Another senior housing center is slated to undergo renovations early next year.
On Thursday, the Erie County Commissioners gave their stamp of approval to a $2.25 million bond issue to allow National Church Residences to acquire and rehabilitate Harborview on Franklin Street. It's not a debt backed by the county, but something the county has to approve.
Columbus-based NCR is a nonprofit organization that provides affordable housing, health care, assisted living and supportive services to modest-income seniors and families throughout the nation and Puerto Rico, according to its Web site.
The new bond issue cannot exceed $2.25 million. It will be used to purchase Harborview and pay off its $2.2 million mortgage. After it is paid off, the organization will refinance the building with tax credits, which will allow them to substantially renovate it.
The senior living center is owned by Harborview Senior Housing Limited Partnership and ownership will switch to NCR sometime this month, said Patrick Higgins, spokesman for NCR.
County Administrator Mike Bixler said the bond issue was approved because the project is one the commissioners support.
"We knew (Harborview) needed a lot of upgrading," he said. "When it comes to low-cost housing for seniors -- the commissioners fully support that."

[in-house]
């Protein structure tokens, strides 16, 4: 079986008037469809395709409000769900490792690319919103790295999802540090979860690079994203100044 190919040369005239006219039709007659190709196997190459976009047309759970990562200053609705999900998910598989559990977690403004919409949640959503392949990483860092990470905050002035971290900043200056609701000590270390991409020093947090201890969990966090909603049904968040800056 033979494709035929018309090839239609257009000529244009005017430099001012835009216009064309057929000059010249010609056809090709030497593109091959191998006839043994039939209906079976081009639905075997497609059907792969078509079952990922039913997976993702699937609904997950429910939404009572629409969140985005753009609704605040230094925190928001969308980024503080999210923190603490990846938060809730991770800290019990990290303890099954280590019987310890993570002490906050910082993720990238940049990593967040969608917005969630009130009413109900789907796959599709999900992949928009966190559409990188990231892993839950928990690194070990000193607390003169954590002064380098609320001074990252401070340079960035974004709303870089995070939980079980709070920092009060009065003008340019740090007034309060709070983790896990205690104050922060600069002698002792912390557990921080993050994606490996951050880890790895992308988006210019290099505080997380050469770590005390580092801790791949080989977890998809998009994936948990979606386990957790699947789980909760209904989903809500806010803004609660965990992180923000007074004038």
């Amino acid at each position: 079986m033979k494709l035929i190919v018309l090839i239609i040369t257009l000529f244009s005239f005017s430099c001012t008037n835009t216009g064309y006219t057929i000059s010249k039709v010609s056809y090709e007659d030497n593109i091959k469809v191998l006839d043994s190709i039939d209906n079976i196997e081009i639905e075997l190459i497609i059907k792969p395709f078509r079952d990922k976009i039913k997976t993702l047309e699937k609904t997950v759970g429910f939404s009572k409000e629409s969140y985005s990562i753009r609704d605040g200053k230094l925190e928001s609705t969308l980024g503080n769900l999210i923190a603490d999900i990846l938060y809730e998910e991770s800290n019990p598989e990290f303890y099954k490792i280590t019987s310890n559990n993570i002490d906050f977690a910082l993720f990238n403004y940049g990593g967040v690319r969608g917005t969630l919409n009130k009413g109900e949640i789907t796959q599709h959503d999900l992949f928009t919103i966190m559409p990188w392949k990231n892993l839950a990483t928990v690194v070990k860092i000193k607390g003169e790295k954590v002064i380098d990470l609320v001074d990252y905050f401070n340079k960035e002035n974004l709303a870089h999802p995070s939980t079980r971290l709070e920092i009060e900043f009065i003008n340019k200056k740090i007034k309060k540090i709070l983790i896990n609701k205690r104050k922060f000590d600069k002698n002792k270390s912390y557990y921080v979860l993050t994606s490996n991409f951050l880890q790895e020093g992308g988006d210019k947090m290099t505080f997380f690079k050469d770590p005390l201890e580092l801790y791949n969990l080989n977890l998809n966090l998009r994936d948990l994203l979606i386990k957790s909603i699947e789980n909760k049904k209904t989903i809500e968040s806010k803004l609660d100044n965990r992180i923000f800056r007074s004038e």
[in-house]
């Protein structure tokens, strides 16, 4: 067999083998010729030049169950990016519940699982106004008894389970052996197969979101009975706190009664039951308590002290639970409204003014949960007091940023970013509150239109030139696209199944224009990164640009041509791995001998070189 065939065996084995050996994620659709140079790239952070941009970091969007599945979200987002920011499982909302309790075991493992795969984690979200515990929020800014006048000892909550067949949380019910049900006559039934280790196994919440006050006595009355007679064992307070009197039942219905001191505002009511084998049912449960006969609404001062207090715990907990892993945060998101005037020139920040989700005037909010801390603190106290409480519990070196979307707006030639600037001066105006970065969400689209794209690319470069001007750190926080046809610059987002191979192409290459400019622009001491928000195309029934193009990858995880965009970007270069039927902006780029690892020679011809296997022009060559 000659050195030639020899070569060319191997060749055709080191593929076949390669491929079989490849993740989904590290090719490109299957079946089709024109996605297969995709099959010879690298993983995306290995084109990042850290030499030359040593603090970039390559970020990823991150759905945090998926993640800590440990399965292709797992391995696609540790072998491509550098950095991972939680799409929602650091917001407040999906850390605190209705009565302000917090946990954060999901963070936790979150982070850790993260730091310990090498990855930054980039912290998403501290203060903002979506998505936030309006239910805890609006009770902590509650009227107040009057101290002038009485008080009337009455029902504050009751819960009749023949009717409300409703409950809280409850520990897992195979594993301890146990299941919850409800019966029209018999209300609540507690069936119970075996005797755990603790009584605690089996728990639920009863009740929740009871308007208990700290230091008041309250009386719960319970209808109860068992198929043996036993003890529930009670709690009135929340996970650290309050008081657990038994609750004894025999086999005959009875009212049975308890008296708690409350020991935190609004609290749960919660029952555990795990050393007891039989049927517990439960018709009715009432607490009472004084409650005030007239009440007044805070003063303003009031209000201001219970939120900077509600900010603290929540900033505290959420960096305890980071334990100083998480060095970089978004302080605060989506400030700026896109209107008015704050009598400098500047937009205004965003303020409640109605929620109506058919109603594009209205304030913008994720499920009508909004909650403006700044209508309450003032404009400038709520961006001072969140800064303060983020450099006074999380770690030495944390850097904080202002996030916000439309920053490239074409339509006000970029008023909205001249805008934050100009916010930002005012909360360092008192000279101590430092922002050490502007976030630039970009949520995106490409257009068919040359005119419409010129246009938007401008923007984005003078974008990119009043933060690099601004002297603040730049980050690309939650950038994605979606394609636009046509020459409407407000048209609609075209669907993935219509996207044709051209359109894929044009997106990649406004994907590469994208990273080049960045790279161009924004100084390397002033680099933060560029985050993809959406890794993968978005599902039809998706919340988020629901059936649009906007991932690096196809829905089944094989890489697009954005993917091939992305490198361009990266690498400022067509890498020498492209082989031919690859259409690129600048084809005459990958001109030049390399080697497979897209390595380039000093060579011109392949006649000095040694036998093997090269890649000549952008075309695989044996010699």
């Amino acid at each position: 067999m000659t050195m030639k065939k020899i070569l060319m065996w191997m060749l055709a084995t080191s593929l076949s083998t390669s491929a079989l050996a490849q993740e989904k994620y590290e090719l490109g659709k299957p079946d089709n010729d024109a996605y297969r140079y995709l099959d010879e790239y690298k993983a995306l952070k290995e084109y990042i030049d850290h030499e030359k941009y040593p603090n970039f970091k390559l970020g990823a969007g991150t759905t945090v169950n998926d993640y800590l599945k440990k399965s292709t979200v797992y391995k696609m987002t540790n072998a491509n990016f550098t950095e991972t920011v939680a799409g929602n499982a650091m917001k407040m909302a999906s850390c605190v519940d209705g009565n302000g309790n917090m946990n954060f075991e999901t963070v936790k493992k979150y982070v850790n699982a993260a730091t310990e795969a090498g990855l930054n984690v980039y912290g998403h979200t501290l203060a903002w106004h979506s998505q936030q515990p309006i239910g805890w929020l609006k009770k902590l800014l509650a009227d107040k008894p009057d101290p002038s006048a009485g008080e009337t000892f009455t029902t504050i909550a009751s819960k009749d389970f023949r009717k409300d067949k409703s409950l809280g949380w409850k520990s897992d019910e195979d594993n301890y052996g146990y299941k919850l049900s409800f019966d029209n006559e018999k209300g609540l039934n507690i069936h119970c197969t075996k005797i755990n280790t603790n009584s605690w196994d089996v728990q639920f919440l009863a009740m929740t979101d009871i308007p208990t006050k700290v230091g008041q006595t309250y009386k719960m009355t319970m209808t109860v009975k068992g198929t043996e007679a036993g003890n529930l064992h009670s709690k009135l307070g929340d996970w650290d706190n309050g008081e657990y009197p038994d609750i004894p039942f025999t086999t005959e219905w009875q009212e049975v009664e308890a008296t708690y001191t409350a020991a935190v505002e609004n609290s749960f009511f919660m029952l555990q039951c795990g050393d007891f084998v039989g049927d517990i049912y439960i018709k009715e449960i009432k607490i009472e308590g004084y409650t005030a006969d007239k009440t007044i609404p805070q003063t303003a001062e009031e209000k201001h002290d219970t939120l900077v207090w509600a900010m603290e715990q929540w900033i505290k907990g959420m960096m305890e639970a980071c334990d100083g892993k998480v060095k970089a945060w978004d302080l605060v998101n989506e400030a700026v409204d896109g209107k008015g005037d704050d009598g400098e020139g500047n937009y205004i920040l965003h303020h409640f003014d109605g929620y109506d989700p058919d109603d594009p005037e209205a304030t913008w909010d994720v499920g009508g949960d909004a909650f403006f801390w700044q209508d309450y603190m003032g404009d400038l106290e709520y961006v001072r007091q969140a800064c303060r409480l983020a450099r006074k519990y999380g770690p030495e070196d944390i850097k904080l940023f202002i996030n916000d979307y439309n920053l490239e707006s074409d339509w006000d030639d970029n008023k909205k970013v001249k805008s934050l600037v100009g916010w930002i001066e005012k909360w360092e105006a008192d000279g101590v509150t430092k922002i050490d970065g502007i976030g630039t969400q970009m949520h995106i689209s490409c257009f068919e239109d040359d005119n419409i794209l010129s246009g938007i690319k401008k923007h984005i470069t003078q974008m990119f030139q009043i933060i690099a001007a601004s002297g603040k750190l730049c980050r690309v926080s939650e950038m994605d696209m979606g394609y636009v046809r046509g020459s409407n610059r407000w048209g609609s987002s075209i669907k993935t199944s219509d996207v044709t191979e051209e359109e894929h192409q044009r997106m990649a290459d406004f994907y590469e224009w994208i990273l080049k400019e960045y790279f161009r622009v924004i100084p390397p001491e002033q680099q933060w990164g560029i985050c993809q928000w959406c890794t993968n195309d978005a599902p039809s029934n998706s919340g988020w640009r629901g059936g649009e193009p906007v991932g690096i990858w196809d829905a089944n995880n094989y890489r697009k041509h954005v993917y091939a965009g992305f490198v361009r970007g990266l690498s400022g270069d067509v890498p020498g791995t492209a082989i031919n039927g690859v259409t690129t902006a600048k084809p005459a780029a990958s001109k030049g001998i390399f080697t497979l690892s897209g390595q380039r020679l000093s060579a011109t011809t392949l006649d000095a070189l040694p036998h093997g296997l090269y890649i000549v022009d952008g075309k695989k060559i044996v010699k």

Earlier this summer NCR acquired Viewpoint, another low-income senior housing high-rise on East Shoreline Drive. Ownership of Viewpoint switched from the Sandusky Bay Kiwanis Senior Citizens to NCR, which took over payments of the Kiwanis' remaining mortgage of $1.2 million. Earlier this year, Sandusky City Commission unanimously approved a 10-year tax abatement of 75 percent on renovation and reconfiguration expenses NCR will incur while renovating the facility. Renovations to Viewpoint began in July and included plans to reconfigure floor plans to allow for larger unit, upgrade carpeting, windows and major appliances and to install new plumbing and electrical wiring.
Higgins said Harborview, a nine-story facility, will get a $1 million makeover.
"We want to preserve it as affordable senior housing," he said. "We are the nation's largest, not-for-profit developer and manager of affordable senior housing."
The non-profit organization's plans include renovating the 30-year-old building's common areas such as the cafeteria, replacing the carpeting and repainting the interior. Higgins said there are no plans to rehabilitate the facility's 100 units.
National Church Residences owns 22,000 units of housing in the United States and Puerto Rico in more than 300 communities. Many were financed through the U.S. Department of Housing and Urban Development and are being converted to be funded with tax credits.